Dicky Lyons didn't push son to play football

August 30, 2004|LARRY VAUGHT

LEXINGTON - Most fathers can't wait for a son to follow in their footsteps when it comes to sports.

Dicky Lyons Sr. was one of the Southeastern Conference's best players from 1966-68 when he played for Kentucky. He was the first player in league history to go over 1,000 yards rushing, returning punts and returning kicks. Dicky Lyons Sr. already has had his jersey retired at Kentucky.

Yet he never pushed his son, Dicky Lyons Jr., into a football career.

"He never wanted me to play football," said Dicky Lyons Jr., now a freshman receiver-kick returner at Kentucky. "I was in the ninth grade when I started playing football. I used to play soccer as a little kid, which really helped my footwork.

"Once I started playing football, he encouraged me to play. But until then he never pushed me to play at all. I had a good high school coach, Barry Wilson, who played for LSU and knew a lot about the game. I guess I just had some natural ability, too."


His father played for the New Orleans Saints and stayed there to live. However, he not only didn't push his son into a football career, he never told him about his NFL experiences.

"I didn't even know he played professional football until I was 10 years old and somebody else had to tell me," Lyons said. "He's modest. He won't talk a lot about it. Maybe that's why he never pushed me. He didn't want to talk about what he did."

Lyons' father was a lot more talkative at his son's high school games.

"He was on the chain gang (for first downs) when I started playing, but they kicked him off after a couple of games. He got into it a little too much. He backed off and went in the stands because my mom made him," the UK freshman said.

Lyons likely will have his parents in the stands Sunday when the Wildcats open the season at Louisville. He's been one of UK's most impressive kick returners in preseason drills as the Cats search for a replacement for Derek Abney, now UK's all-time return leader.

Kentucky coach Rich Brooks described Lyons as a "bigger, faster" Abney when he signed with the Wildcats. His high school coach said he never saw anyone catch him from behind. Kentucky teammates say he has deceptive speed and the same uncanny vision to find openings that Abney had.

"I've always been able to return kicks," Lyons said. "My freshman year in high school I took my first one on the one-yard line and almost took it all the way back before getting stopped by the kicker after 89 yards. I just catch the ball and run toward the end zone. I look for an open hole and take it. It's not complicated.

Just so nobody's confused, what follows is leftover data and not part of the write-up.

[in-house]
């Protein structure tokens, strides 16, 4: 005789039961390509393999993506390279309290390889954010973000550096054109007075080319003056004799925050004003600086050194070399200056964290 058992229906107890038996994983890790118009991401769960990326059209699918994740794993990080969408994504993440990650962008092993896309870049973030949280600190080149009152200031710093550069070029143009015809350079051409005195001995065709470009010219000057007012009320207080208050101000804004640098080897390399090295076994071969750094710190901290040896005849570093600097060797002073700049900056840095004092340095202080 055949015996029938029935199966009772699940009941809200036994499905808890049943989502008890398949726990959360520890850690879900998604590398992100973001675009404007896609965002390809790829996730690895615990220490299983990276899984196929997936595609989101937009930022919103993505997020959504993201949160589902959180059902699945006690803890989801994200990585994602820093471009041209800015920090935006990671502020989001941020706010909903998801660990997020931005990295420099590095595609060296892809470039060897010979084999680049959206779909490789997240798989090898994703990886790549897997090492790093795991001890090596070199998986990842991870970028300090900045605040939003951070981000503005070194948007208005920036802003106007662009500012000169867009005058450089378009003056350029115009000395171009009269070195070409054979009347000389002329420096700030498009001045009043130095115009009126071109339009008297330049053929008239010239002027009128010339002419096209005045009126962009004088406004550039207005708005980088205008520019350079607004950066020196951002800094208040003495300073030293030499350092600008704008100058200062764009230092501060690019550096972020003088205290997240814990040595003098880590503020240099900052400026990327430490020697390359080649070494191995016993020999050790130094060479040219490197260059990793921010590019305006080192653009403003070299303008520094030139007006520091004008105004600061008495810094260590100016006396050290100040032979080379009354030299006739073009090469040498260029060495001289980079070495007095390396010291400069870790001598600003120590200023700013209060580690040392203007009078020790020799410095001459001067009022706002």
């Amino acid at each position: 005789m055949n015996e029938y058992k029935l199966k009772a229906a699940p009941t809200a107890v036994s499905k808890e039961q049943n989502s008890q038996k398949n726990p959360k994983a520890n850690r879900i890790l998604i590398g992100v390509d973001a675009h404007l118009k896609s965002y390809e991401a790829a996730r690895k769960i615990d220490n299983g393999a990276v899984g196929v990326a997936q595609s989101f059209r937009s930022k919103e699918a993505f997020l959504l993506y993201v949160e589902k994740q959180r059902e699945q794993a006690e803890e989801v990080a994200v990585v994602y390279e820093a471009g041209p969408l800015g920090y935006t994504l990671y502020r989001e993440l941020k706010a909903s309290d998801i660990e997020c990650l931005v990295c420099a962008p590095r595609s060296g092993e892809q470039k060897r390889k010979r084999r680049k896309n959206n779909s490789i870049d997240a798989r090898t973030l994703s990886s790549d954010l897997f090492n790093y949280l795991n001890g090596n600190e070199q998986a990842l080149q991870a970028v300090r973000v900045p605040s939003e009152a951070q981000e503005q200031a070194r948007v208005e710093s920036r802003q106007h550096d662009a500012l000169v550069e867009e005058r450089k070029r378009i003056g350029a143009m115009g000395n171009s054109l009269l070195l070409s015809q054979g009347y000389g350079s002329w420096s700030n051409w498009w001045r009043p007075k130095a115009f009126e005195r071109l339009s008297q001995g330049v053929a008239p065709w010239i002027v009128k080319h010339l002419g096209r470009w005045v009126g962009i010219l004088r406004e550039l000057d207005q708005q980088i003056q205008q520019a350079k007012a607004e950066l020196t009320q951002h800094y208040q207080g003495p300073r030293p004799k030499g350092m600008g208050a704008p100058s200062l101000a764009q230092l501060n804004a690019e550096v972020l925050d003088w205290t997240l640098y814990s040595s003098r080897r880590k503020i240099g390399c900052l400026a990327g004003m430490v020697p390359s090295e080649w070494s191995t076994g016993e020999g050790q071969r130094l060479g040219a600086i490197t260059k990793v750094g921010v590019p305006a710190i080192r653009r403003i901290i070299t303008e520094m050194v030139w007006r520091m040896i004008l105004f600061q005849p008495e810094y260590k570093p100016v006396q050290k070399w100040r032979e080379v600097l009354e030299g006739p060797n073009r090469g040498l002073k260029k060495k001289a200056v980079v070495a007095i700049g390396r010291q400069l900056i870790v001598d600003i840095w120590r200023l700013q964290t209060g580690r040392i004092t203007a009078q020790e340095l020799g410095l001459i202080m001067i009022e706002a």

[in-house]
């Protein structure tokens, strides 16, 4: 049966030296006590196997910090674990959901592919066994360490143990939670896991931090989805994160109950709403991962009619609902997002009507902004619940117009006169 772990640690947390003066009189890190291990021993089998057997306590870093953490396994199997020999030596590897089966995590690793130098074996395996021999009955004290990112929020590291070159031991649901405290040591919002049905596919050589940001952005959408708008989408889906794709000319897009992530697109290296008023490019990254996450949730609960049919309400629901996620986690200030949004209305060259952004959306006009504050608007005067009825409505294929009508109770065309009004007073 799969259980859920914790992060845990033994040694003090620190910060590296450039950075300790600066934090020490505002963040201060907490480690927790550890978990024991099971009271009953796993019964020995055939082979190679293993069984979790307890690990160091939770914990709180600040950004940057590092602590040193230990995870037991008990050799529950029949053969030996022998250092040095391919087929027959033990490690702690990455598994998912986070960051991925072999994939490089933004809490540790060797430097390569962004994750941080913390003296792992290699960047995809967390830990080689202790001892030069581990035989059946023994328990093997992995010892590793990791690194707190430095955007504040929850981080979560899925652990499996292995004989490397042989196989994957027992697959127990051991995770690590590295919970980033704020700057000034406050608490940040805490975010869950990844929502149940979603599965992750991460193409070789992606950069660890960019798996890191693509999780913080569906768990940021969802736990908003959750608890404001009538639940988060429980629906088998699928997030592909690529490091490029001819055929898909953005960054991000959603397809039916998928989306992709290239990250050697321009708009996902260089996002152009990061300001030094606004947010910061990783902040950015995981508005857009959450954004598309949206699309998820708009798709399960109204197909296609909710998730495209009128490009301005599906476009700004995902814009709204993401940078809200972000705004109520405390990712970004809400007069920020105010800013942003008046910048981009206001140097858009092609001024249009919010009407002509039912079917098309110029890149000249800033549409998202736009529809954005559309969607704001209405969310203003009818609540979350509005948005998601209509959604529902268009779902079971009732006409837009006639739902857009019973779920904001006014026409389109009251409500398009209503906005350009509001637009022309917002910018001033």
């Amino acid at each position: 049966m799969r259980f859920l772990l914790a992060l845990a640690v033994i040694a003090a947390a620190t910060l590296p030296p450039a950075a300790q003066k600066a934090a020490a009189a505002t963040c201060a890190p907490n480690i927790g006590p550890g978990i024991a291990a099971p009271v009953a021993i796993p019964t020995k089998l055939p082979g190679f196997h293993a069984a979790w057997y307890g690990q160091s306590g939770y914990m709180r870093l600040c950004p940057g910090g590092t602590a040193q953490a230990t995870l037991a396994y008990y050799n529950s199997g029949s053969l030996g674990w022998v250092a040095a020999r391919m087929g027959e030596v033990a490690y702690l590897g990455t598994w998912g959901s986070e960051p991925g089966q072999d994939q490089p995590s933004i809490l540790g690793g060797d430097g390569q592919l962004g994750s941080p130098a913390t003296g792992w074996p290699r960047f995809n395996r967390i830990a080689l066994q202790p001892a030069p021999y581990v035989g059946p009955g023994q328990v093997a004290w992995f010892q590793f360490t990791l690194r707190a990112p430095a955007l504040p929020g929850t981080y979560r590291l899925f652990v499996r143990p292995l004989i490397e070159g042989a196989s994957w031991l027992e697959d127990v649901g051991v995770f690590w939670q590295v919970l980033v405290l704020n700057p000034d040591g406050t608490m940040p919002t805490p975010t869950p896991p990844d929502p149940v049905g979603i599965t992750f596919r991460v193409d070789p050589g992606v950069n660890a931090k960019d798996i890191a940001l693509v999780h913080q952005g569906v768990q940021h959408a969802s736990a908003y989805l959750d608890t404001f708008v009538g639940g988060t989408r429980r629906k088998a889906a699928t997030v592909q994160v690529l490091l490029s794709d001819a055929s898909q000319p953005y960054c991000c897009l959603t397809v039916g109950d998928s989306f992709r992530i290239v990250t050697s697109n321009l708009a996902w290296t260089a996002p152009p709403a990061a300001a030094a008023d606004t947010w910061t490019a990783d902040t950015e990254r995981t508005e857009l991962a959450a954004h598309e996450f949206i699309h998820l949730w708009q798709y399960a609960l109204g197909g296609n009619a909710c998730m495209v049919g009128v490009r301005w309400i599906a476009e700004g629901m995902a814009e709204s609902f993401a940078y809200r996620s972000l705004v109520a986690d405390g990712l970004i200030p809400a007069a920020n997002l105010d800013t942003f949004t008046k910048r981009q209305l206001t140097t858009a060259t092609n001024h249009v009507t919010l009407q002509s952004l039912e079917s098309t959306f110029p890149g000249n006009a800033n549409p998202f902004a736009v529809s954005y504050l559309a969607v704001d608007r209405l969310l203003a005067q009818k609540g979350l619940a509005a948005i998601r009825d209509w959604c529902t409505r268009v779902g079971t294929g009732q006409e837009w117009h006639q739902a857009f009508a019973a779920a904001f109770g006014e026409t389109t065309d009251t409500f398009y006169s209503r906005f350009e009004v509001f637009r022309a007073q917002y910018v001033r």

"I'm glad coach Brooks has big expectations for me. It doesn't bother me. Put me out there as soon as possible and I'll do what I can do. Hopefully, it will be good enough to help us beat Louisville."

Eleven kickoffs and four punts for touchdowns

He returned 11 kickoffs and four punts for touchdowns during his prep career. As a senior, he averaged 42 yards per kickoff return and 19 yards per punt return.

Other than a sprained ankle when practice started, Lyons has enjoyed his time here.

"My favorite thing here in the whole world would have to be the weather," he said. "Coming from New Orleans where it is 110 degrees every day in the summer, I love it here. I can run all day."

Even though he misses Cajun food, especially crawfish, he has found one Lexington restaurant that has some dishes to whet his Cajun appetite.

He's worked with injured UK receiver Tommy Cook and sophomore receiver Keenan Burton on his pass receiving skills.

"Tommy has helped me learn the system more than anybody," Lyons said.

He caught 53 passes for 1,027 yards, a 19.4 yard average, and 16 touchdowns his senior season. But he doesn't consider himself a threat to take playing time away from UK's more experienced receivers.

"I like playing receiver, but what I do best is return kicks," Lyons said. "I understand my role."

He also quickly learned to understand what his name means in the Bluegrass. He used to go by Richard Lyons, then Dick Lyons. However, he decided before he came to UK that he would go by Dicky Lyons Jr.

"I went to get a haircut after I got here and told some old guy my name. He said, 'I love you son. I watched your dad play.' Everywhere I go I hear it from anybody over age 35," Lyons said. "It doesn't bother me. It just lets me know my father was a hell of a player. It's a little motivation and let's me know what I need to do."

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